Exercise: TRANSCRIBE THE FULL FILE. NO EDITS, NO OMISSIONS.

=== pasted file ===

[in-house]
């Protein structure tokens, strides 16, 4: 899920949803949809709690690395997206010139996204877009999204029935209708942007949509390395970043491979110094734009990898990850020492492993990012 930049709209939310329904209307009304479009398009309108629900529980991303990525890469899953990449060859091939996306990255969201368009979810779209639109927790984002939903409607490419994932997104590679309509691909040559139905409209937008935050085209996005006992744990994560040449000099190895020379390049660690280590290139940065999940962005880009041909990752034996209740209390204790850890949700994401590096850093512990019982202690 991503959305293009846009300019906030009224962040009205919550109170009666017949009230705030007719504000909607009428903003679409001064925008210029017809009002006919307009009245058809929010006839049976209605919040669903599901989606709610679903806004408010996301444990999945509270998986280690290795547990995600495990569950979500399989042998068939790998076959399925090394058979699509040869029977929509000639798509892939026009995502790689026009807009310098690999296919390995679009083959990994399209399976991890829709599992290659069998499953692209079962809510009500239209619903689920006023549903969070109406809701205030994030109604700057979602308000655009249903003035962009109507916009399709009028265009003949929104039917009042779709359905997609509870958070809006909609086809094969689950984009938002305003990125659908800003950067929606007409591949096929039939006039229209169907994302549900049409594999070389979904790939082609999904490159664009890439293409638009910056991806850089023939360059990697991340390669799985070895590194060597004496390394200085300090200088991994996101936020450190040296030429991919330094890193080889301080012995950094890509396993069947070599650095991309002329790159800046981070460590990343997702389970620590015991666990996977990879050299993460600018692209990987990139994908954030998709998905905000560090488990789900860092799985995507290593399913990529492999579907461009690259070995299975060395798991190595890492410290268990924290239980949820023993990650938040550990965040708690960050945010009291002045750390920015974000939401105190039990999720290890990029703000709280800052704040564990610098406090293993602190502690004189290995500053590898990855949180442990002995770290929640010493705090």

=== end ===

[in-house]
């Protein structure tokens, strides 16, 4: 899920949803949809709690690395997206010139996204877009999204029935209708942007949509390395970043491979110094734009990898990850020492492993990012 930049709209939310329904209307009304479009398009309108629900529980991303990525890469899953990449060859091939996306990255969201368009979810779209639109927790984002939903409607490419994932997104590679309509691909040559139905409209937008935050085209996005006992744990994560040449000099190895020379390049660690280590290139940065999940962005880009041909990752034996209740209390204790850890949700994401590096850093512990019982202690 991503959305293009846009300019906030009224962040009205919550109170009666017949009230705030007719504000909607009428903003679409001064925008210029017809009002006919307009009245058809929010006839049976209605919040669903599901989606709610679903806004408010996301444990999945509270998986280690290795547990995600495990569950979500399989042998068939790998076959399925090394058979699509040869029977929509000639798509892939026009995502790689026009807009310098690999296919390995679009083959990994399209399976991890829709599992290659069998499953692209079962809510009500239209619903689920006023549903969070109406809701205030994030109604700057979602308000655009249903003035962009109507916009399709009028265009003949929104039917009042779709359905997609509870958070809006909609086809094969689950984009938002305003990125659908800003950067929606007409591949096929039939006039229209169907994302549900049409594999070389979904790939082609999904490159664009890439293409638009910056991806850089023939360059990697991340390669799985070895590194060597004496390394200085300090200088991994996101936020450190040296030429991919330094890193080889301080012995950094890509396993069947070599650095991309002329790159800046981070460590990343997702389970620590015991666990996977990879050299993460600018692209990987990139994908954030998709998905905000560090488990789900860092799985995507290593399913990529492999579907461009690259070995299975060395798991190595890492410290268990924290239980949820023993990650938040550990965040708690960050945010009291002045750390920015974000939401105190039990999720290890990029703000709280800052704040564990610098406090293993602190502690004189290995500053590898990855949180442990002995770290929640010493705090």